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Which States Have More School Shootings, and Why?

New research finds fewer such tragic incidents in those with background checks, as well as higher spending on education and mental-health services.

By Tom Jacobs


A memorial for victims of the mass shooting at Sandy Hook Elementary School. (Photo: Mario Tama/Getty Images)

We are often told that state-level gun-control laws are notoriously ineffective. When all you need to do to easily buy a firearm is walk over the state line (say, from Illinois to Indiana), what’s the point?

But perhaps they do have a positive effect after all. A just-released study that looked at school shootings in the United States over three recent years found such tragic incidents are less likely in states with background-check laws — as well as those that spend more money on education and mental-health programs.

The study also found a steady increase in school shootings over the three-year period. The research team, led by Bindu Kalesan of Boston University, documented 35 incidents in 2013, 55 in 2014, and 64 in 2015.

“The majority of school shootings were intentional shootings committed by male perpetrators,” the researchers write in the BMJ journal Injury Prevention. Just over one-third of the shooters were students at the school, as were 33 of the 57 victims who suffered fatal injuries.

Kalesan and her colleagues conducted a search of news reports of school shootings (defined as “an incident when a firearm was discharged inside a school building, or on school or campus grounds”) over the three years.

They then did a state-by-state comparison, noting not only how many shootings took place in each, but also the extent of gun ownership; whether state law mandates background checks for gun and ammunition purchases; the level of spending on public education and mental-health programs; and the percentage of residents who live in urban areas.

“During the three-year period, 39 states had at least one school shooting, while 11 states did not have any,” the researchers report. “The majority of states (14) had fewer than 10 incidents during this time period, while Florida, Georgia, North Carolina, Tennessee, and Texas had 14, 15, 12, 10, and 14 incidents, respectively.”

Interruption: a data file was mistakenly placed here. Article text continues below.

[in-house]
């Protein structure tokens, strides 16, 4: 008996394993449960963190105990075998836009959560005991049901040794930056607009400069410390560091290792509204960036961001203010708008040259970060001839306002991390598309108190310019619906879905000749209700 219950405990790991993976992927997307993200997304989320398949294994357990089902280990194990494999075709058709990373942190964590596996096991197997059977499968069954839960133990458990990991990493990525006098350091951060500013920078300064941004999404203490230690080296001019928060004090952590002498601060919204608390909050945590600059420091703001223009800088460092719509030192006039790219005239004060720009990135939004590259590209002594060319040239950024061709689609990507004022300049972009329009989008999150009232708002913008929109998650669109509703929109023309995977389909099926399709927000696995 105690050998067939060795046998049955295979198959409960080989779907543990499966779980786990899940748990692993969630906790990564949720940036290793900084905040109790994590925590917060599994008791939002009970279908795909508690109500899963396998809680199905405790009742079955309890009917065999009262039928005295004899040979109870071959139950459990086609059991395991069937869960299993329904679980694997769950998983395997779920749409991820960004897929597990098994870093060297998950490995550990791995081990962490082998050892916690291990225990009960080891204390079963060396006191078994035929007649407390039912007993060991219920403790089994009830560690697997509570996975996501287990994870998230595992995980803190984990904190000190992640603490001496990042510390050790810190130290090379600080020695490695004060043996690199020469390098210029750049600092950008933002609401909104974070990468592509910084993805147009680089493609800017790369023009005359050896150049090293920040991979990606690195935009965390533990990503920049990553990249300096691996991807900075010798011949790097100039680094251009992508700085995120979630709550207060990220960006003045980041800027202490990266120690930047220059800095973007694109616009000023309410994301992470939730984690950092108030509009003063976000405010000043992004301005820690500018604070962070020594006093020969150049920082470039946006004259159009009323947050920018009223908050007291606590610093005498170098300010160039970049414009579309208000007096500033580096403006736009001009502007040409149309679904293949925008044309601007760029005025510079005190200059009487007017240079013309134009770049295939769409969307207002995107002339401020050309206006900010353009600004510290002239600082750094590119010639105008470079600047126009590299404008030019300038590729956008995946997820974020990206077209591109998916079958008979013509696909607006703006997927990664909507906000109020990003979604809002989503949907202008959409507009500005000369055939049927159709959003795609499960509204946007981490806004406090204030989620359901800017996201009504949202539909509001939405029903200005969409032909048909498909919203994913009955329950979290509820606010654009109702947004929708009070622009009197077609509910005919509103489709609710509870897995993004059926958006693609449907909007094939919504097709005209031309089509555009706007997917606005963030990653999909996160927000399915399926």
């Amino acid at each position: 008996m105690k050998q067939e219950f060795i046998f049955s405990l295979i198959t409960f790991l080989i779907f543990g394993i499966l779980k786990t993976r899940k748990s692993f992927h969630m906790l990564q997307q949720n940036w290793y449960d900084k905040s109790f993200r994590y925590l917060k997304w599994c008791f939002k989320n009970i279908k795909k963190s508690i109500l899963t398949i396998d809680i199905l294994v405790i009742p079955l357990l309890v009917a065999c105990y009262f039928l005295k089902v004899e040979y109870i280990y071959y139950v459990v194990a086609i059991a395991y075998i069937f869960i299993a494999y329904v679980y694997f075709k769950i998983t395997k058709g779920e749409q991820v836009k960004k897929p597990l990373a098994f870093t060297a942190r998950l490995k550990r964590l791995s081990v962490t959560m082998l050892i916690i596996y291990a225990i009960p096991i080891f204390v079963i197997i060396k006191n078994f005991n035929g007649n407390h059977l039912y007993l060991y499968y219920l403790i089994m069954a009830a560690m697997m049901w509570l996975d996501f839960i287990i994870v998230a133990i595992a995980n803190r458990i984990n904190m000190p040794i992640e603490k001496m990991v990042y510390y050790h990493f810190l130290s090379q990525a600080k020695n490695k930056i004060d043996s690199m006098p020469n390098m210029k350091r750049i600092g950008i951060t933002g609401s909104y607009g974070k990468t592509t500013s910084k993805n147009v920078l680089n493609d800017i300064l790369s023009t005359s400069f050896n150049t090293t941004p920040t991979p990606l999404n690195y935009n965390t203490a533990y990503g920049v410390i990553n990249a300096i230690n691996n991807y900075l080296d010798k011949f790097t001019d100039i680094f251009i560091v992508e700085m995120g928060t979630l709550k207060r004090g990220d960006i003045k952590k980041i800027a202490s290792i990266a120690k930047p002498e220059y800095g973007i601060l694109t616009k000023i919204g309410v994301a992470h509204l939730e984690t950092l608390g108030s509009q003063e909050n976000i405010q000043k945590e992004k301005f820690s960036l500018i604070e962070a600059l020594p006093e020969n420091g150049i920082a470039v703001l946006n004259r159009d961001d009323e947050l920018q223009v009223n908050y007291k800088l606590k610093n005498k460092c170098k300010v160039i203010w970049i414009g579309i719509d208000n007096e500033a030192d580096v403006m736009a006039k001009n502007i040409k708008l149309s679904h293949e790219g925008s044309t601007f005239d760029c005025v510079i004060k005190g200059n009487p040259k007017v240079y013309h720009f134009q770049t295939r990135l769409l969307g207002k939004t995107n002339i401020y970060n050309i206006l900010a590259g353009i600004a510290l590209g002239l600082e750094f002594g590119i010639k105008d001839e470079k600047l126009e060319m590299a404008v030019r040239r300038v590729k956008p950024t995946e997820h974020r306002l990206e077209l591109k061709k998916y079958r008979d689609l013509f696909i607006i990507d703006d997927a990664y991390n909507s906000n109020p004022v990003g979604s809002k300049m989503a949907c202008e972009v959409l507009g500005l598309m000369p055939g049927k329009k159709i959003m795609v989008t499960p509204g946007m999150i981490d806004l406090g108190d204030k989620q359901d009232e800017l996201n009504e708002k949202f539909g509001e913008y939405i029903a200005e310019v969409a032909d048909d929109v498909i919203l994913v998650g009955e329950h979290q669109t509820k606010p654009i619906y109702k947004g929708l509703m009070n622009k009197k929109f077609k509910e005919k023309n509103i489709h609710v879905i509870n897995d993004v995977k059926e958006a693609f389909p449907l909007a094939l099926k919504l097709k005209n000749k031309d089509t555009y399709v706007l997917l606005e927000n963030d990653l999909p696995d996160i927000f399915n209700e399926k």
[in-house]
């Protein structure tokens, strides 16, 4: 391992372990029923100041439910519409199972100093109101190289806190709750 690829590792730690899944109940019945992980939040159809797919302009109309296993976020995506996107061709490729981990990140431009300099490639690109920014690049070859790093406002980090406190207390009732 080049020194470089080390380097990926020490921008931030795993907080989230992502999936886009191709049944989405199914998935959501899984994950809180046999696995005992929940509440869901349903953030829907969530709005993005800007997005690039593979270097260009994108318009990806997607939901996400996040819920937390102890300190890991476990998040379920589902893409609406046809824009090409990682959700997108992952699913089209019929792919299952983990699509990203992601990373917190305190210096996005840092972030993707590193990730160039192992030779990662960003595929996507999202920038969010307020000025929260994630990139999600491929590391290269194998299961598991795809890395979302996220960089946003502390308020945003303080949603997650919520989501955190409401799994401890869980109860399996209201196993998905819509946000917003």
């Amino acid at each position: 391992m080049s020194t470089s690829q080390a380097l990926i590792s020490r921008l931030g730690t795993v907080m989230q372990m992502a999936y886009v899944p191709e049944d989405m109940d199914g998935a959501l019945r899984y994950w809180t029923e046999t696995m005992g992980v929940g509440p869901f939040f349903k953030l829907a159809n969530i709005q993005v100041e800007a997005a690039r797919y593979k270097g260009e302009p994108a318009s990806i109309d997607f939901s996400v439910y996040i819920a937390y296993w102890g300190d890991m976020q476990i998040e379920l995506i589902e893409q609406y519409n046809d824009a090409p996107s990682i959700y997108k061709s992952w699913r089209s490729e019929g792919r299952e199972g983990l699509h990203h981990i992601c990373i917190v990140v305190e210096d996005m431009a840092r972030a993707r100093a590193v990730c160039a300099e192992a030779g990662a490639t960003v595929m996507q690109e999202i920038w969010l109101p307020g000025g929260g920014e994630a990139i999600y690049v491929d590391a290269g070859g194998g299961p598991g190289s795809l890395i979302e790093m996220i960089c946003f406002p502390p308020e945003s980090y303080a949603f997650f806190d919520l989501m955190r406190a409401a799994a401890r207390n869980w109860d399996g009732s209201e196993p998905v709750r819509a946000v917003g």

Looking at state-level policies, the researchers found fewer school shootings in states with background-check laws, and higher public expenditures on education and mental health. The background-check finding is in line with other research showing such laws are associated with lower firearm-related mortality.

Similarly, the findings support research that has found “increased education spending associated with reduced crime and violence.”

But the association with mental-health spending is something of a surprise, given that many scholars consider mental health “at best, a limited driver of firearm-related injury.” Perhaps, the researchers speculate, “state expenditures on mental health are associated with screening that anticipates potential firearm-related harm to self and others.”

In any event, these results do not establish cause and effect. They only cover three years, and are restricted to incidents that made it into the news media. So conclusions should be drawn with caution.

Nevertheless, the results provide tentative evidence that state-level policies may inhibit school shootings. While Congress is clearly uninterested in restricting firearm purchases — and seems in no mood to increase funding for education or mental-health programs — taking such action on the state level just might save lives.